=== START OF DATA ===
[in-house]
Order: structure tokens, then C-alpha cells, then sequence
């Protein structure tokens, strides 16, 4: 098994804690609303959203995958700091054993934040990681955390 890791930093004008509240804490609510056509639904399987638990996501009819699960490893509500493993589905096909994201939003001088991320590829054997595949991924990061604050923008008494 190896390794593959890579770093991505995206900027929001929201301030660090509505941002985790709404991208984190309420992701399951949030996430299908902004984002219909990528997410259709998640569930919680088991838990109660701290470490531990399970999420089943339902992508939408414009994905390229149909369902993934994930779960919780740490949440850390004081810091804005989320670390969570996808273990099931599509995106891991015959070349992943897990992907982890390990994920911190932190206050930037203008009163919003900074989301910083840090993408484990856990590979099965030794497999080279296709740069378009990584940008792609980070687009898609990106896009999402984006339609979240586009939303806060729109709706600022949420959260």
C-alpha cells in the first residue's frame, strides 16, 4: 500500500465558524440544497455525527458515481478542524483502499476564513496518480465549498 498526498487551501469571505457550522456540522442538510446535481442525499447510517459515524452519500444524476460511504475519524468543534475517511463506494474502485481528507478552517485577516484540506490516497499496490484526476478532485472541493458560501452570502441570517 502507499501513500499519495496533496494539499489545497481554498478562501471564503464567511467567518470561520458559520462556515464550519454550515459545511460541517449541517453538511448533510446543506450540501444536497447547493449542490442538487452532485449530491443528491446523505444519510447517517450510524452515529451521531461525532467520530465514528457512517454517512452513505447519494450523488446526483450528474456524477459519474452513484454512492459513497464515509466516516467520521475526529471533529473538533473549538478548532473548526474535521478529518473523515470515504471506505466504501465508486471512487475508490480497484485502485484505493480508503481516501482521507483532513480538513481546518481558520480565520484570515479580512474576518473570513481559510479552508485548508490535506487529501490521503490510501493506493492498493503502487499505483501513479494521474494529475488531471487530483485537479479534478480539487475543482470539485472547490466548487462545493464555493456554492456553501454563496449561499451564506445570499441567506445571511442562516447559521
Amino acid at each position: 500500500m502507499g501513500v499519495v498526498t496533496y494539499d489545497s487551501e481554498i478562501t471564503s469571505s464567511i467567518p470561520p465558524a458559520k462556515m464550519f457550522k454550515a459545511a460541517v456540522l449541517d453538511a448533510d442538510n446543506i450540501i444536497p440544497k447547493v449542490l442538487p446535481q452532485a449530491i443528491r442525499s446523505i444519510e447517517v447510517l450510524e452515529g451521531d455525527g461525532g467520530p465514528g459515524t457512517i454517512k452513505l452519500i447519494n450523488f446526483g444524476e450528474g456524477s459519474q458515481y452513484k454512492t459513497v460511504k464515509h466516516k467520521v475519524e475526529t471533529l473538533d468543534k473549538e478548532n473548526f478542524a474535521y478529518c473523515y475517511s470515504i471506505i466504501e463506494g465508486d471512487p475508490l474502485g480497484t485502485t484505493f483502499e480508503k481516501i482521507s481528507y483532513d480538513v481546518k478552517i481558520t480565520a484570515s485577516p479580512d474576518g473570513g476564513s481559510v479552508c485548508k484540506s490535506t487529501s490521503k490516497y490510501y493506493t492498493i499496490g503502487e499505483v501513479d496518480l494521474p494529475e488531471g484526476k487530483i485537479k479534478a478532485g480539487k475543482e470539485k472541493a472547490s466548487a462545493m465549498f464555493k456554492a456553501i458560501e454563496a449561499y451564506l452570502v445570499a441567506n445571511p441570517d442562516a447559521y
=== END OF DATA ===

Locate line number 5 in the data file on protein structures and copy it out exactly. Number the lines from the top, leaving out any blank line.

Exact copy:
Amino acid at each position: 500500500m502507499g501513500v499519495v498526498t496533496y494539499d489545497s487551501e481554498i478562501t471564503s469571505s464567511i467567518p470561520p465558524a458559520k462556515m464550519f457550522k454550515a459545511a460541517v456540522l449541517d453538511a448533510d442538510n446543506i450540501i444536497p440544497k447547493v449542490l442538487p446535481q452532485a449530491i443528491r442525499s446523505i444519510e447517517v447510517l450510524e452515529g451521531d455525527g461525532g467520530p465514528g459515524t457512517i454517512k452513505l452519500i447519494n450523488f446526483g444524476e450528474g456524477s459519474q458515481y452513484k454512492t459513497v460511504k464515509h466516516k467520521v475519524e475526529t471533529l473538533d468543534k473549538e478548532n473548526f478542524a474535521y478529518c473523515y475517511s470515504i471506505i466504501e463506494g465508486d471512487p475508490l474502485g480497484t485502485t484505493f483502499e480508503k481516501i482521507s481528507y483532513d480538513v481546518k478552517i481558520t480565520a484570515s485577516p479580512d474576518g473570513g476564513s481559510v479552508c485548508k484540506s490535506t487529501s490521503k490516497y490510501y493506493t492498493i499496490g503502487e499505483v501513479d496518480l494521474p494529475e488531471g484526476k487530483i485537479k479534478a478532485g480539487k475543482e470539485k472541493a472547490s466548487a462545493m465549498f464555493k456554492a456553501i458560501e454563496a449561499y451564506l452570502v445570499a441567506n445571511p441570517d442562516a447559521y